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The use of non-Latin Catholic rites outside of their traditional geographic areas

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synLeszka said:
I do not think that it is fortunate to see a Syriac mass in the USA... The Syriac Mass should be said in Syria not in the US.
Why? There are many Iraqi refugees in my city, and they go to the Eastern Catholic parish. At some point, we may actually have enough to start a Syriac Catholic mission. They want to hear Mass in their own tongue according to their own rite. There's not reason for us to prevent them just because of locality.
 

ialmisry

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synLeszka said:
I do not think that it is fortunate to see a Syriac mass in the USA... The Syriac Mass should be said in Syria not in the US.
Do tell your archdiocese of Chicago. They have all these Polish masses here.
 

podkarpatska

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ialmisry said:
synLeszka said:
I do not think that it is fortunate to see a Syriac mass in the USA... The Syriac Mass should be said in Syria not in the US.
Do tell your archdiocese of Chicago. They have all these Polish masses here.
I don't want to read too much into synLeszka's comment, but it strikes me of being of the same mindset that Archbishop Ireland and his progeny exhibited in response to the growth of the Slavic Greek Catholic community in the United States in the late 19th century.
 

elijahmaria

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podkarpatska said:
ialmisry said:
synLeszka said:
I do not think that it is fortunate to see a Syriac mass in the USA... The Syriac Mass should be said in Syria not in the US.
Do tell your archdiocese of Chicago. They have all these Polish masses here.
I don't want to read too much into synLeszka's comment, but it strikes me of being of the same mindset that Archbishop Ireland and his progeny exhibited in response to the growth of the Slavic Greek Catholic community in the United States in the late 19th century.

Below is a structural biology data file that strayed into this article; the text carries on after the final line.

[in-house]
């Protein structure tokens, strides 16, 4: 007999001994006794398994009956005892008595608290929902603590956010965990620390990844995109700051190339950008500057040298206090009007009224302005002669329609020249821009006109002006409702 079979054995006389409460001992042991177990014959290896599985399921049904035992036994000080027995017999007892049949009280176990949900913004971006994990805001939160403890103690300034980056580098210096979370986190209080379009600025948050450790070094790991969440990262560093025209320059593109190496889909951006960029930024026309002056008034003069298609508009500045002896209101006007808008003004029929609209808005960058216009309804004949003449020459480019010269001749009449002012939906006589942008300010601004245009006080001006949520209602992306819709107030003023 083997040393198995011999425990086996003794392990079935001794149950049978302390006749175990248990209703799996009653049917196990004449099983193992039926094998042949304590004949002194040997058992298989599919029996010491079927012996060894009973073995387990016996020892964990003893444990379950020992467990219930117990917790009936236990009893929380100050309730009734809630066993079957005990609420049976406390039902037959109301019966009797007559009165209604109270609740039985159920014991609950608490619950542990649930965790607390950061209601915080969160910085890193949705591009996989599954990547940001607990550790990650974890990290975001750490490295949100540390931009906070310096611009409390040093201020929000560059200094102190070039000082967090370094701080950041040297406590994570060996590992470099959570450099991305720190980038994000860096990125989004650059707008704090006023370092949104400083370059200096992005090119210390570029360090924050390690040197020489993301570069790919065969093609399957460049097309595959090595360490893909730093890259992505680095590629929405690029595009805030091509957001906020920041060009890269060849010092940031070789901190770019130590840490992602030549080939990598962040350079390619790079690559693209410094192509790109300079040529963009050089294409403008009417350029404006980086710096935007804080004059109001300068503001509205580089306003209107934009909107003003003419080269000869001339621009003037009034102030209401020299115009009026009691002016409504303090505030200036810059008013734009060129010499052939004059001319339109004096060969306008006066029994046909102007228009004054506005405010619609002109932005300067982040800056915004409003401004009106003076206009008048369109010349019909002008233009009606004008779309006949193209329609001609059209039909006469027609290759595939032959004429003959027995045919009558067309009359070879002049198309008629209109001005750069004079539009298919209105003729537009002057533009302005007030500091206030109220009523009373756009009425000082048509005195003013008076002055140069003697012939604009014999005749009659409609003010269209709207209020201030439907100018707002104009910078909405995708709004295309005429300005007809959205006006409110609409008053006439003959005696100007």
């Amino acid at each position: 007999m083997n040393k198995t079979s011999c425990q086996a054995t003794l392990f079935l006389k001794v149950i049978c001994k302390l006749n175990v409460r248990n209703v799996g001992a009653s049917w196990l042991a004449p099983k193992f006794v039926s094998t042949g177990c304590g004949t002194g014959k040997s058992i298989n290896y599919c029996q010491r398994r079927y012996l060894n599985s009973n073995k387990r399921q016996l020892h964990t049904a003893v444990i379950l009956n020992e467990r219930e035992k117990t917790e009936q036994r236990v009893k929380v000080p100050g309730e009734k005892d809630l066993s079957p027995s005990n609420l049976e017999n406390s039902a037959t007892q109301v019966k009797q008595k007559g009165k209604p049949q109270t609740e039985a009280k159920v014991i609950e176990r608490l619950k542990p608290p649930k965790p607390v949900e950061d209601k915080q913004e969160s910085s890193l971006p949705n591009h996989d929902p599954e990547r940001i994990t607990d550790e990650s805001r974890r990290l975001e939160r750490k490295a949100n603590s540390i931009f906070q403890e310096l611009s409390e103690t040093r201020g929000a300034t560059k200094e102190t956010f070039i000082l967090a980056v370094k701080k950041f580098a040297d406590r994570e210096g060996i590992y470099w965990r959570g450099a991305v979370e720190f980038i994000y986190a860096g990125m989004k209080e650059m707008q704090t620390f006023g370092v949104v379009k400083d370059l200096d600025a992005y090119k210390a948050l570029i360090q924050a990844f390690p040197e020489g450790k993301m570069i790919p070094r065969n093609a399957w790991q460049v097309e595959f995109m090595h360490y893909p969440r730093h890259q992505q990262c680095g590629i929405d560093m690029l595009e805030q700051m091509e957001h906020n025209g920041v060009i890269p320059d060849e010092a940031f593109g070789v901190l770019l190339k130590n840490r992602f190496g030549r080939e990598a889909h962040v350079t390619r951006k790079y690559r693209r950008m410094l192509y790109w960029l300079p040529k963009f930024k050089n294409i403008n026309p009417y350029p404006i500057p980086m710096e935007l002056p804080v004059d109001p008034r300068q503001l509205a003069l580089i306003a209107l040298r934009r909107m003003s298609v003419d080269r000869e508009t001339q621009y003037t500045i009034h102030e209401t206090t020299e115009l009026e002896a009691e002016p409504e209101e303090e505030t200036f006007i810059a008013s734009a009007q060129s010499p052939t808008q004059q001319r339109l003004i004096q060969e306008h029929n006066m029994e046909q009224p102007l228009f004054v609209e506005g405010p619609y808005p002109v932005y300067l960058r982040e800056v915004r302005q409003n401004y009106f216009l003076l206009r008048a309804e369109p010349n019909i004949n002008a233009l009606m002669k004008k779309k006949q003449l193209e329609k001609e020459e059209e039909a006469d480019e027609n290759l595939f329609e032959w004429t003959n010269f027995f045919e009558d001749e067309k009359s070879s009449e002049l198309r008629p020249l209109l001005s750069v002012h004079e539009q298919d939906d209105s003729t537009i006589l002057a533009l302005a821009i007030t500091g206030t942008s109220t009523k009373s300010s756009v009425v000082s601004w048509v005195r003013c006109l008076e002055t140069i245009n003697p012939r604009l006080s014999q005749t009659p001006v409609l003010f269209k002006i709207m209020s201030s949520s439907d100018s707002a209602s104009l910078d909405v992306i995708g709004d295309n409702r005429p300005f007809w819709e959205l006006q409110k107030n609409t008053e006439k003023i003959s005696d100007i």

It struck me much the same way.  Though the one-liner is much too cryptic for us to know precisely what he intended.

I do hope he returns to this and explains his response a bit more clearly.  It may confirm what I felt about it initially, or not, but I am interested to know with more certitude.

Mary
 

synLeszka

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I do not think that it is fortunate to see a Syriac mass in the USA... The Syriac Mass should be said in Syria not in the US.
I find it sad that Syriac Catholics had to immigrate from their homeland. I find it sad that they cannot celebrate their liturgy in peace in Damascus but have to seek asylum in a land which is not their homeland. I think that everyone agrees with me that immigration is a sad experience which in an ideal world would not exist. True, the faith has no national heritage but the religious experience of a nation which the Syriac liturgy is a codification of cannot be transplanted elsewhere without becoming a calque of reality.
 

ag_vn

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^

Actually, Syriac Catholics don't have problems in Syria, if they emigrate it is not for persecution, but rather for economic reasons, so they can celebrate their Liturgy in peace in Damascus, Aleppo, etc.